Or that this island, during colonial times a hunting preserve and subsequently a shipbuilding center, in 1902 hosted, in the words of the New York Times, “the most distinguished gathering ever assembled to witness the naming of a vessel in American waters”?  “Two thousand invited guests, including President Theodore Roosevelt, witnessed the launching of Meteor III, a magnificent racing yacht built for the emperor of Germany, Kaiser Wilhelm II.” Now also ruined, and a bird sanctuary… (Shooter’s Island)

The book describes the following islands and former islands:

  • In Upper New York Bay: Governors Island, Liberty Island, Ellis Island, and Castle Clinton
  • In Lower New York Bay: Hoffman Island, Swinburne Island, and Fort Lafayette
  • In the Bronx: City Island, Hunter Island, Twin Island, Hart Island, High Island, Goose Island, Rat Island, Hog Island, East and South Nonations, The Blauzes, Chimney Sweeps, Cuban Ledge, Codling Island, Blizzard Island, and Wright’s Island
  • In the East River: Roosevelt Island, Randall’s Island, Ward’s Island, Rikers Island, North Brother Island, South Brother Island, U Thant Island, Mill Rock, and Furman’s Island
  • In Jamaica Bay: Broad Channel, Ruffle Bar, Canarsie Poll, Subway Island, Barren Island, Bergen Island, Mill Island, and Hog Island
  • In South Brooklyn: Coney Island, Plum Island, and White Island
  • In the Kills around Staten Island: Prall’s Island, Shooter’s Island, and Isle of Meadow.

Today, some of these are islands in name only, having been obliterated by construction (Fort Lafayette is now the Brooklyn tower of the Verrazano-Narrows Bridge) or merged with each other or with the mainland (Hunter Island, Twin Island, Coney Island…) by the work of man (more often than not, of Robert Moses) or of nature. But, in recounting their histories, this book brings the layers of the past that have shaped today’s New York Harbor to life.  Two eras of the harbor emerge particularly vividly.  First, the way the harbor must have appeared even two hundred years ago when New York was a small, compact town on a harbor of sandy shoals, low wooded islands, and salt marshes, a state which one can still see the remnants of in odd corners of the harbor today. Then, the transformation toward the end of the 19th century, when the population and furious energy of the city expanded to the point where seemingly every corner of the harbor had its cluster of industries, spewing pollution into the water, and every rocky islet was crowded with immigrant families.  Today, the city has receded again, leaving many of the islands once more to the birds nesting among the ruins… This extremely well researched, richly detailed, fascinating book describes it all.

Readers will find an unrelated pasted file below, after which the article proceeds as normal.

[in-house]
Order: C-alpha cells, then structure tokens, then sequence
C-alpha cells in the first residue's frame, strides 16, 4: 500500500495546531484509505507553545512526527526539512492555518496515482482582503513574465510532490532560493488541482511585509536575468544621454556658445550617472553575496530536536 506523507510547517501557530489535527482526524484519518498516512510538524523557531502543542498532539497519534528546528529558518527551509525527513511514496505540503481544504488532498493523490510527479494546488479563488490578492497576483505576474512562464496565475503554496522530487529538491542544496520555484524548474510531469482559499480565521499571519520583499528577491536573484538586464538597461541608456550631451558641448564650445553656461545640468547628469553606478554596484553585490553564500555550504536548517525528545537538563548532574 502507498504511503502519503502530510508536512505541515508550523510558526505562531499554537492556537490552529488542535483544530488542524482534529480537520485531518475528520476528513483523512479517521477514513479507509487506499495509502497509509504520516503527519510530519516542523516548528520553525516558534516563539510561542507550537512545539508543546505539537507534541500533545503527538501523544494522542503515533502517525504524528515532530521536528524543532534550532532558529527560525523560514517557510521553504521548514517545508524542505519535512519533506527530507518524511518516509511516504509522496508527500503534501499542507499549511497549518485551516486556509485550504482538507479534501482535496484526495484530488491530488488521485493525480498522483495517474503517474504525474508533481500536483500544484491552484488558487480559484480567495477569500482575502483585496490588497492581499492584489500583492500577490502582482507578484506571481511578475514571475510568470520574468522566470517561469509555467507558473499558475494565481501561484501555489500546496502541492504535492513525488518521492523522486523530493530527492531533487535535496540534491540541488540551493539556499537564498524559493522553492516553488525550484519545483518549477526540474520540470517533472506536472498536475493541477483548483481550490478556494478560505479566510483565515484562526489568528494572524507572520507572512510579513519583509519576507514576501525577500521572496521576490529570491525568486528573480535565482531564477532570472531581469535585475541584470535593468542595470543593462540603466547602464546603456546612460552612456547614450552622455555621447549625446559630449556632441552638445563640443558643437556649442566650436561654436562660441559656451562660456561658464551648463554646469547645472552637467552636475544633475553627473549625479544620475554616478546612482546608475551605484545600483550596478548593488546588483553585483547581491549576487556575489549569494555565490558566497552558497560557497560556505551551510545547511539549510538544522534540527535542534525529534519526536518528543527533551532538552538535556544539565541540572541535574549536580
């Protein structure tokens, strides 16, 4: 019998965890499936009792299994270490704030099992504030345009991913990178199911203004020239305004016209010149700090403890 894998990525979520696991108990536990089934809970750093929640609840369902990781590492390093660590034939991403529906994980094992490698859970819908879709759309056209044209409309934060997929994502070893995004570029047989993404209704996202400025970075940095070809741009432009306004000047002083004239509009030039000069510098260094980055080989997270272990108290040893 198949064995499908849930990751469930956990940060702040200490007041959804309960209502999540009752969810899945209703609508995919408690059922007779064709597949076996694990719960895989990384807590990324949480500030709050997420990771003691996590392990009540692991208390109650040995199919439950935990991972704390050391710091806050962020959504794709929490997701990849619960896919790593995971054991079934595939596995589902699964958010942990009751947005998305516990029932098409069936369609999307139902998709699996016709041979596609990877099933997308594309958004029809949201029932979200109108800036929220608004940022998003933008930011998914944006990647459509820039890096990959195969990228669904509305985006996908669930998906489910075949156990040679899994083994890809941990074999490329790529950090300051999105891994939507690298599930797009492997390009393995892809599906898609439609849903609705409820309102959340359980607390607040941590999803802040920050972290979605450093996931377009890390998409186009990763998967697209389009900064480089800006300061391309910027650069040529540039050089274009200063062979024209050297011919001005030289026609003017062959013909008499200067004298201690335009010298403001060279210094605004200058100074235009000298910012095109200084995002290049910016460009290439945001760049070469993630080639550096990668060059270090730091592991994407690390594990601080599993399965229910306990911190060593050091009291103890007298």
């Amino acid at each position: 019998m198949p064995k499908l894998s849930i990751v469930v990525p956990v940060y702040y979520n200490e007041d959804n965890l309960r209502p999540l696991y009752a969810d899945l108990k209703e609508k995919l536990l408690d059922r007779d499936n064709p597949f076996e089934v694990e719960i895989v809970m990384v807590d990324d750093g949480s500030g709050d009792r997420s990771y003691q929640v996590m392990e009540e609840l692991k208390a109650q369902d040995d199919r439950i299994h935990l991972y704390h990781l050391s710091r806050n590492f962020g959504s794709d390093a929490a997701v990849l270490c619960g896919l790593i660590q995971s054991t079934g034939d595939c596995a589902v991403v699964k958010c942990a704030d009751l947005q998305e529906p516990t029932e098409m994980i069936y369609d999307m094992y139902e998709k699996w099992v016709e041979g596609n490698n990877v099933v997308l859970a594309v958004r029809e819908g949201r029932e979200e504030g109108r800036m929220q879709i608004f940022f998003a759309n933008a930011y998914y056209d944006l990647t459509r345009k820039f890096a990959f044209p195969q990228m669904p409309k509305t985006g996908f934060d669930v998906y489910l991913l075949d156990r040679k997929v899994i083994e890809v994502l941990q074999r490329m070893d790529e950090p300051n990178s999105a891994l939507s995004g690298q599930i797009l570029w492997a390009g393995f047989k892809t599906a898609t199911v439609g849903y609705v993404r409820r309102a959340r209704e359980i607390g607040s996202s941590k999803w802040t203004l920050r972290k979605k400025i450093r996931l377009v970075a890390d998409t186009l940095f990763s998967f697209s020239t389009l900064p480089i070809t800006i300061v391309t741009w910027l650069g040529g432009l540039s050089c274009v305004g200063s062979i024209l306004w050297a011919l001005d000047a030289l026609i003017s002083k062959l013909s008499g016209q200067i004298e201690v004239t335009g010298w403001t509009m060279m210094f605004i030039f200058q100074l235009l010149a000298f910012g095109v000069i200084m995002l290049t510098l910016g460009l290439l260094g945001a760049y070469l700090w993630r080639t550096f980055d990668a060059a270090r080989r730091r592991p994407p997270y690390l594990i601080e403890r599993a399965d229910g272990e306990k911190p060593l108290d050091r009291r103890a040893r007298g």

(Photos of Hart Island and Swinburne Island by Johna Till Johnson)

2 responses to “The Other Islands of New York City: A History and Guide, by Sharon Seitz and Stuart Miller

  1. Pingback: Returning NYC to Island Culture: Brooklyn Waterfront Museum - The Residents Therapeutic Independent Alternative News

  2. Pingback: A Paddle Among the Islands | Wind Against Current